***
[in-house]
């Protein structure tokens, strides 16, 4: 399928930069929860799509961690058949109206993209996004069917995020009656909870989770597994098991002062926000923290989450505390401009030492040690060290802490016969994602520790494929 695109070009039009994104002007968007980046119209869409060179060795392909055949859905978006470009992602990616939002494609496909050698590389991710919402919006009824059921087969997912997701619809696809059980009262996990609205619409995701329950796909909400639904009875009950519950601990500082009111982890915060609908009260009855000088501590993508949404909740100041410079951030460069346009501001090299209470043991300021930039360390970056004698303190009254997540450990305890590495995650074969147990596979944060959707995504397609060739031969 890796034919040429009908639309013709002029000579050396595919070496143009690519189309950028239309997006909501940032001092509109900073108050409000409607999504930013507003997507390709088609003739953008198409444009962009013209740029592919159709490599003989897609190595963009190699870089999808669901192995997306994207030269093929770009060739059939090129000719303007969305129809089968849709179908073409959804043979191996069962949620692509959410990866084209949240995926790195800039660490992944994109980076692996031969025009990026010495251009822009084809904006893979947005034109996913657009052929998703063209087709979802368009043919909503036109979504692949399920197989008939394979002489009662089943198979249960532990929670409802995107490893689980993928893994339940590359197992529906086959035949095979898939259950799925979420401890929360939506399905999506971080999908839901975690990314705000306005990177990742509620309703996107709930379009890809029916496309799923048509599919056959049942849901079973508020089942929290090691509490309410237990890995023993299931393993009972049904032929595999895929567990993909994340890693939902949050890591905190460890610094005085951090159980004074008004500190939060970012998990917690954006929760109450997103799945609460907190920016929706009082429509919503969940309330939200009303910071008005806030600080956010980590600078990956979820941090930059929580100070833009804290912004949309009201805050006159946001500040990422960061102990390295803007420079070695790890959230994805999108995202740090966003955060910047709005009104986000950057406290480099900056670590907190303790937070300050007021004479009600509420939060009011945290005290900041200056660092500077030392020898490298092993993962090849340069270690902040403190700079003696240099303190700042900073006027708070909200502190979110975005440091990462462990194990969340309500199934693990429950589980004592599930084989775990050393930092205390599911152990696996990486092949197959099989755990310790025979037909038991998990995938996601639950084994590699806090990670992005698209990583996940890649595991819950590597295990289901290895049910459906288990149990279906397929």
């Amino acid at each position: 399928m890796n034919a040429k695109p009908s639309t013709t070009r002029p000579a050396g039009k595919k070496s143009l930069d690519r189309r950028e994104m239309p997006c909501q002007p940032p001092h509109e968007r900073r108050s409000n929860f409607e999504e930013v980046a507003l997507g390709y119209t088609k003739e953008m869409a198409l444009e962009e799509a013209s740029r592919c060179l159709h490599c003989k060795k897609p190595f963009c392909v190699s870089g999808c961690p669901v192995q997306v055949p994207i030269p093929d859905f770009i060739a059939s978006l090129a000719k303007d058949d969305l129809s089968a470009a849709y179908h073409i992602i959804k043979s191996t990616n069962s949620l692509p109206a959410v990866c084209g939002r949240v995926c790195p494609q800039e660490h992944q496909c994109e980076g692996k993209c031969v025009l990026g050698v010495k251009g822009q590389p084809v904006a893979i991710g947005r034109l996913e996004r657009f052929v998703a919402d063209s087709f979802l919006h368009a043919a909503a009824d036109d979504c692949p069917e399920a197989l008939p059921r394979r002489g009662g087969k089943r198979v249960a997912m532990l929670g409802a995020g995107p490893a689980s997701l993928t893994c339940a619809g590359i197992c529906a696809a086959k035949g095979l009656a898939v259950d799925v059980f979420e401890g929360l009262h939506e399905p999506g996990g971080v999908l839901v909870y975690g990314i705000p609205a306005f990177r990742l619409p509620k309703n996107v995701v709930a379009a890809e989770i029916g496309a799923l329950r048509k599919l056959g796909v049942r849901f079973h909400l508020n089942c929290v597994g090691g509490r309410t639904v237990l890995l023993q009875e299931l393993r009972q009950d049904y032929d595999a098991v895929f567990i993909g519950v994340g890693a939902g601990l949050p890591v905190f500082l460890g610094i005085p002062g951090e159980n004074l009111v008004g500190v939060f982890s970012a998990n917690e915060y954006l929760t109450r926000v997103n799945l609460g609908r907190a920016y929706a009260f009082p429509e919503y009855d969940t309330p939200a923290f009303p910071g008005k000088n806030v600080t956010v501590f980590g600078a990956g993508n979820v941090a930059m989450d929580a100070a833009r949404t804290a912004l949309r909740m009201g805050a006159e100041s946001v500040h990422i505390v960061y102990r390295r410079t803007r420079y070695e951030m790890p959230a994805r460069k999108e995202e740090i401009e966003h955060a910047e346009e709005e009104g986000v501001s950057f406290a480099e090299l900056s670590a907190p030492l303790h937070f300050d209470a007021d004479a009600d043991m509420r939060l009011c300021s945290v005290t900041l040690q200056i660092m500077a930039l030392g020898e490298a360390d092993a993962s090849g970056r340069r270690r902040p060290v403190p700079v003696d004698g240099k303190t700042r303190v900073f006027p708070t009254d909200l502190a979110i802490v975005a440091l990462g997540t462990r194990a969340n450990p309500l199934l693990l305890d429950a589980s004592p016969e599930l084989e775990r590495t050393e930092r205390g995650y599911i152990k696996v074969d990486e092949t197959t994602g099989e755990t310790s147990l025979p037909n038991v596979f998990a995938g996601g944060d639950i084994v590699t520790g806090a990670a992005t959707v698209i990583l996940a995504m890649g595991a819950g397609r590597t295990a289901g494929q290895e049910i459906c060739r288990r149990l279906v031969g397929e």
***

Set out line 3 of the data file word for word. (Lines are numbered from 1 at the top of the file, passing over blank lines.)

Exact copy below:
């Amino acid at each position: 399928m890796n034919a040429k695109p009908s639309t013709t070009r002029p000579a050396g039009k595919k070496s143009l930069d690519r189309r950028e994104m239309p997006c909501q002007p940032p001092h509109e968007r900073r108050s409000n929860f409607e999504e930013v980046a507003l997507g390709y119209t088609k003739e953008m869409a198409l444009e962009e799509a013209s740029r592919c060179l159709h490599c003989k060795k897609p190595f963009c392909v190699s870089g999808c961690p669901v192995q997306v055949p994207i030269p093929d859905f770009i060739a059939s978006l090129a000719k303007d058949d969305l129809s089968a470009a849709y179908h073409i992602i959804k043979s191996t990616n069962s949620l692509p109206a959410v990866c084209g939002r949240v995926c790195p494609q800039e660490h992944q496909c994109e980076g692996k993209c031969v025009l990026g050698v010495k251009g822009q590389p084809v904006a893979i991710g947005r034109l996913e996004r657009f052929v998703a919402d063209s087709f979802l919006h368009a043919a909503a009824d036109d979504c692949p069917e399920a197989l008939p059921r394979r002489g009662g087969k089943r198979v249960a997912m532990l929670g409802a995020g995107p490893a689980s997701l993928t893994c339940a619809g590359i197992c529906a696809a086959k035949g095979l009656a898939v259950d799925v059980f979420e401890g929360l009262h939506e399905p999506g996990g971080v999908l839901v909870y975690g990314i705000p609205a306005f990177r990742l619409p509620k309703n996107v995701v709930a379009a890809e989770i029916g496309a799923l329950r048509k599919l056959g796909v049942r849901f079973h909400l508020n089942c929290v597994g090691g509490r309410t639904v237990l890995l023993q009875e299931l393993r009972q009950d049904y032929d595999a098991v895929f567990i993909g519950v994340g890693a939902g601990l949050p890591v905190f500082l460890g610094i005085p002062g951090e159980n004074l009111v008004g500190v939060f982890s970012a998990n917690e915060y954006l929760t109450r926000v997103n799945l609460g609908r907190a920016y929706a009260f009082p429509e919503y009855d969940t309330p939200a923290f009303p910071g008005k000088n806030v600080t956010v501590f980590g600078a990956g993508n979820v941090a930059m989450d929580a100070a833009r949404t804290a912004l949309r909740m009201g805050a006159e100041s946001v500040h990422i505390v960061y102990r390295r410079t803007r420079y070695e951030m790890p959230a994805r460069k999108e995202e740090i401009e966003h955060a910047e346009e709005e009104g986000v501001s950057f406290a480099e090299l900056s670590a907190p030492l303790h937070f300050d209470a007021d004479a009600d043991m509420r939060l009011c300021s945290v005290t900041l040690q200056i660092m500077a930039l030392g020898e490298a360390d092993a993962s090849g970056r340069r270690r902040p060290v403190p700079v003696d004698g240099k303190t700042r303190v900073f006027p708070t009254d909200l502190a979110i802490v975005a440091l990462g997540t462990r194990a969340n450990p309500l199934l693990l305890d429950a589980s004592p016969e599930l084989e775990r590495t050393e930092r205390g995650y599911i152990k696996v074969d990486e092949t197959t994602g099989e755990t310790s147990l025979p037909n038991v596979f998990a995938g996601g944060d639950i084994v590699t520790g806090a990670a992005t959707v698209i990583l996940a995504m890649g595991a819950g397609r590597t295990a289901g494929q290895e049910i459906c060739r288990r149990l279906v031969g397929e």